Monthly Archives: February 2011

Pharaohs, Cantonese and the Gang of Four

Was Mubarak Egypt’s last pharaoh? Maybe only if Putin is Russia’s last tsar. Names for strong men may say as much about public expectations as they do about a leader’s style.

There is a comfort to thinking of the year of your country as the father or mother of the nation. And it’s not just countries with dictators that name their leaders in this way. Britain’s Margaret Thatcher was the Iron Lady (soon to be a biopic of the same name starring Meryl Streep). Finland’s President Tarja Halonen is often referred to as Moominmamma– partly ironically, but also out of pride. (The Moomins are a cartoon strip and set of children’s fantasy stories that are as big as Disney in Finland).

In Mubarak’s case, the pharaoh moniker is an insult.  It’s shorthand for absolutism, state violence and destruction.

“If we go back four thousand years pharaohs were kings that ruled for life and built grand monuments to themselves,” says Joshua Stacher of Kent State University. “It’s not a good term.”

It wasn’t always that way. A few decades ago, the pharaohs were remembered proudly as demi-gods who “ensured the provision of water to the Egyptian peasants in the Nile Delta and upper Egypt,” says Tarek Osman,  author of Egypt on the Brink. That is “an extremely positive role in the deep Egyptian psyche.” Maybe that sense of the pharaohs will return, now that Mubarak is gone.

Check out this post on Language Log for Chinese signs held by protesters in Cairo’s Tahrir Square. Were these people protesting Mubarak, or sending a message to China’s Communist rulers?

Also in the podcast, fears for the future of Cantonese, once the lingua franca of many Chinatowns around the world.

Beijing is stepping up its efforts to establish Mandarin as the official tongue of China. As a result, Cantonese is spoken by fewer people — and in fewer situations outside the home — even in Cantonese-speaking parts of China. There have been protests in the cities of Guangzhou and Hong Kong about proposals to expand the use of Mandarin on TV and in other public settings.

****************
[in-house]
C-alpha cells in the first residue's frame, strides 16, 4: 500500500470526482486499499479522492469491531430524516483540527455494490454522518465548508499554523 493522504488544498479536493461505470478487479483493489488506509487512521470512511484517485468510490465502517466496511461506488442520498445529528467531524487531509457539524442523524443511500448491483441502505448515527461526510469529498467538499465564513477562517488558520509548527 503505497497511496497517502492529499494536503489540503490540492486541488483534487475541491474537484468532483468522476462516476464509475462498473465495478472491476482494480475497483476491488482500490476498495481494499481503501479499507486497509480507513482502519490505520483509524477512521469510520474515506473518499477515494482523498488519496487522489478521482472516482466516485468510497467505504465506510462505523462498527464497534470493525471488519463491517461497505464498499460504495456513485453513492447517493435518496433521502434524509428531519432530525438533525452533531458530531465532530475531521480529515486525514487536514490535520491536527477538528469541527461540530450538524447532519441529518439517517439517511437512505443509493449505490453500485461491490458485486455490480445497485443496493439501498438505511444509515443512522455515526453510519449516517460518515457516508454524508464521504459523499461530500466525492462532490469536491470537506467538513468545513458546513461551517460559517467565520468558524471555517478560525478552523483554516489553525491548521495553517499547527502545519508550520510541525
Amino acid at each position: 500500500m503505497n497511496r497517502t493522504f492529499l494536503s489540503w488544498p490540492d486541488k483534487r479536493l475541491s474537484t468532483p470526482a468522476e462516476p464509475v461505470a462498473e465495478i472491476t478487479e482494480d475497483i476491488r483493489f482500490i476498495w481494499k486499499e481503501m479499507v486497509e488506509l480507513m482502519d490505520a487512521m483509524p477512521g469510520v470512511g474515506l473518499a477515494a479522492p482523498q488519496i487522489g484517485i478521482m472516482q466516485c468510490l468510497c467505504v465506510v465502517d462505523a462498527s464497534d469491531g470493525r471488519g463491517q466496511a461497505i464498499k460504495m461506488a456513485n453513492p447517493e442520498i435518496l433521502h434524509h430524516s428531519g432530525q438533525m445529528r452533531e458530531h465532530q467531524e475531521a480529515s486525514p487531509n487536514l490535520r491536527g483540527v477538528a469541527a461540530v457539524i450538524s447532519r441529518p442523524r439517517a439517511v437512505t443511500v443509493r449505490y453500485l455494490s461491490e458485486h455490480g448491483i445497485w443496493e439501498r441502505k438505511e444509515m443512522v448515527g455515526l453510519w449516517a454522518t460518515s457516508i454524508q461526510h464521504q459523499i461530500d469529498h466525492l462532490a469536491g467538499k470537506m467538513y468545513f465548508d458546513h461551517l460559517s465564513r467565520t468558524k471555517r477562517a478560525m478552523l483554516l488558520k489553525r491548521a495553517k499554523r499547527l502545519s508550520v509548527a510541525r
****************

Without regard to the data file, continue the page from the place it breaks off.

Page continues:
In the rest of the world, students of the Chinese language and their teachers see the writing on the wall: they are choosing to learn Mandarin rather than Cantonese.

These days in New York’s Chinatown,  a mix of dialects is spoken. That means people often fall back on the common dialect Mandarin.  But not Kim Mui. She teaches a Cantonese class. It’s going to take many people like her to ensure that Cantonese survives in the long term.


Finally, British cultural revolutionaries Gang of Four talk about their name, which derives from a group of notorious Chinese cultural revolutionaries. The bandmembers also talk about their new CD, and about phrases that include the word farm.

Listen in iTunes or here.


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The staying power of English, and Shakespeare in Shona

Top five language stories this month with Patrick and cartoon queen Carol Hills:

5. Multi-lingual Shakespeare. All of Shakespeare’s 38 plays will be performed next year in London, each in a different language. Hosting this 6-week season — part of London’s 2012 Cultural Olympiad –  is the reconstructed Globe Theater. The environs may be authentically Elizabethan, but no-one back in the 16th century would have seen Titus Andronicus in Cantonese, The Tempest in Arabic, Love’s Labour’s Lost in British Sign Language, or The Taming of the Shrew in Urdu.